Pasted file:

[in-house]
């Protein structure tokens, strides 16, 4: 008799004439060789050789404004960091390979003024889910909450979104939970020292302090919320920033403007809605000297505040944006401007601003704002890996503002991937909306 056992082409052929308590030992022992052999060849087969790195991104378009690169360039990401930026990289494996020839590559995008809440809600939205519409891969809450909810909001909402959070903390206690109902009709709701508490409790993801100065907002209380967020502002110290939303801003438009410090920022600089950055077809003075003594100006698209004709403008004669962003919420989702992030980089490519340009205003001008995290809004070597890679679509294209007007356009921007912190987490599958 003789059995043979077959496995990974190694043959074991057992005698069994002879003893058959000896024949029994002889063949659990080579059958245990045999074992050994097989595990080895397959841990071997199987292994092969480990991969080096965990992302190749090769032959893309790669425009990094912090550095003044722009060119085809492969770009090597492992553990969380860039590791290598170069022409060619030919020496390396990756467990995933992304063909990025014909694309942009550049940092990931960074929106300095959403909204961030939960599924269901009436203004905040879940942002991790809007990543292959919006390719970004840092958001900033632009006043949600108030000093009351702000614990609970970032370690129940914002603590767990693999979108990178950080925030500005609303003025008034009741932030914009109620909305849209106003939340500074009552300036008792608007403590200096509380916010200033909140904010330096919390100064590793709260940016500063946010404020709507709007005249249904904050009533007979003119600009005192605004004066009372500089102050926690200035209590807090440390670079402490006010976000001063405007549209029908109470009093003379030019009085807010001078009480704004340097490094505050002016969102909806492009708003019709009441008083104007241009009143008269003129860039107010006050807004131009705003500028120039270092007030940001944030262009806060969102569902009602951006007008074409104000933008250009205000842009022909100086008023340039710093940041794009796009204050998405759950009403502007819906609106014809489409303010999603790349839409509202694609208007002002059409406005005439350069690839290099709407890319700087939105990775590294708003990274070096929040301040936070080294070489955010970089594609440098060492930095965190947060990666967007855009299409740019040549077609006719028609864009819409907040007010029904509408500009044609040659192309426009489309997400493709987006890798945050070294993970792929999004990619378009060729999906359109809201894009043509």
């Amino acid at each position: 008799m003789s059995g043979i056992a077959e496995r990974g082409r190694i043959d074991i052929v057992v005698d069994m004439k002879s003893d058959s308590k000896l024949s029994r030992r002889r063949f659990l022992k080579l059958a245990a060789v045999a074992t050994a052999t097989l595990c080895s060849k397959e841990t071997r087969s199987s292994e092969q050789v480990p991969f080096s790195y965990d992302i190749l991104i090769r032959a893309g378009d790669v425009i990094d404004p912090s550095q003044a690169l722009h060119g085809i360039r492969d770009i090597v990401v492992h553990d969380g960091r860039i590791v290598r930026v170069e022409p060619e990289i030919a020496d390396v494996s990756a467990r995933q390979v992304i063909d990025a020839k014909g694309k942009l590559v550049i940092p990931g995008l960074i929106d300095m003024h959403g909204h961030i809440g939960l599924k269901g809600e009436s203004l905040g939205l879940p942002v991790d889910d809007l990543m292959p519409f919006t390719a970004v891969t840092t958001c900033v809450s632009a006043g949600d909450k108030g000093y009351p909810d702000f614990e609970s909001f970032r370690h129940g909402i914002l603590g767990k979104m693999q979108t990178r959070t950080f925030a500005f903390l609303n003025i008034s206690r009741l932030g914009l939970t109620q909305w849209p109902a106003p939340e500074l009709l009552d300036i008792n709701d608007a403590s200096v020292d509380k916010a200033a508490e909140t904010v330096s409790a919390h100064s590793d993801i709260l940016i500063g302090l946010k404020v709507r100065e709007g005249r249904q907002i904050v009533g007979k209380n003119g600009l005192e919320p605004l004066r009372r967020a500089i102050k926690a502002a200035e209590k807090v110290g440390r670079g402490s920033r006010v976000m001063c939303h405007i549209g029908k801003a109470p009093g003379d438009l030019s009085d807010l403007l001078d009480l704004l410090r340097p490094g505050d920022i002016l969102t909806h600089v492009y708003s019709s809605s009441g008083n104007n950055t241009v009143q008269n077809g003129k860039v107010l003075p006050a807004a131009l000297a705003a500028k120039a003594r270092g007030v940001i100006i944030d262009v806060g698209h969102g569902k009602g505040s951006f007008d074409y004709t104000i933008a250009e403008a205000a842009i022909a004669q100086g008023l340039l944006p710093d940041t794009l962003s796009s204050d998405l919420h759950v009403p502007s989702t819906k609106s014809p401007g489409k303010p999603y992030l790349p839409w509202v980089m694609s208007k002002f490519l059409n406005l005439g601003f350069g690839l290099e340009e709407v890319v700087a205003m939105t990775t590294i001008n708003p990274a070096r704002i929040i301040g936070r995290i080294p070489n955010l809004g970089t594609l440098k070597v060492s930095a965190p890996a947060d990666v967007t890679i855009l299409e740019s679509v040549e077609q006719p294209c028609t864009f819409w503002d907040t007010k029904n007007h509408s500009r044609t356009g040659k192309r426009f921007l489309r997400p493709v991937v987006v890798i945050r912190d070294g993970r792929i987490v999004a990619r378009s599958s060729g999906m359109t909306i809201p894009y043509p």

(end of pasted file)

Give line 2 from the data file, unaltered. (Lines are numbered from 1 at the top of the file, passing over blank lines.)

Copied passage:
């Protein structure tokens, strides 16, 4: 008799004439060789050789404004960091390979003024889910909450979104939970020292302090919320920033403007809605000297505040944006401007601003704002890996503002991937909306 056992082409052929308590030992022992052999060849087969790195991104378009690169360039990401930026990289494996020839590559995008809440809600939205519409891969809450909810909001909402959070903390206690109902009709709701508490409790993801100065907002209380967020502002110290939303801003438009410090920022600089950055077809003075003594100006698209004709403008004669962003919420989702992030980089490519340009205003001008995290809004070597890679679509294209007007356009921007912190987490599958 003789059995043979077959496995990974190694043959074991057992005698069994002879003893058959000896024949029994002889063949659990080579059958245990045999074992050994097989595990080895397959841990071997199987292994092969480990991969080096965990992302190749090769032959893309790669425009990094912090550095003044722009060119085809492969770009090597492992553990969380860039590791290598170069022409060619030919020496390396990756467990995933992304063909990025014909694309942009550049940092990931960074929106300095959403909204961030939960599924269901009436203004905040879940942002991790809007990543292959919006390719970004840092958001900033632009006043949600108030000093009351702000614990609970970032370690129940914002603590767990693999979108990178950080925030500005609303003025008034009741932030914009109620909305849209106003939340500074009552300036008792608007403590200096509380916010200033909140904010330096919390100064590793709260940016500063946010404020709507709007005249249904904050009533007979003119600009005192605004004066009372500089102050926690200035209590807090440390670079402490006010976000001063405007549209029908109470009093003379030019009085807010001078009480704004340097490094505050002016969102909806492009708003019709009441008083104007241009009143008269003129860039107010006050807004131009705003500028120039270092007030940001944030262009806060969102569902009602951006007008074409104000933008250009205000842009022909100086008023340039710093940041794009796009204050998405759950009403502007819906609106014809489409303010999603790349839409509202694609208007002002059409406005005439350069690839290099709407890319700087939105990775590294708003990274070096929040301040936070080294070489955010970089594609440098060492930095965190947060990666967007855009299409740019040549077609006719028609864009819409907040007010029904509408500009044609040659192309426009489309997400493709987006890798945050070294993970792929999004990619378009060729999906359109809201894009043509």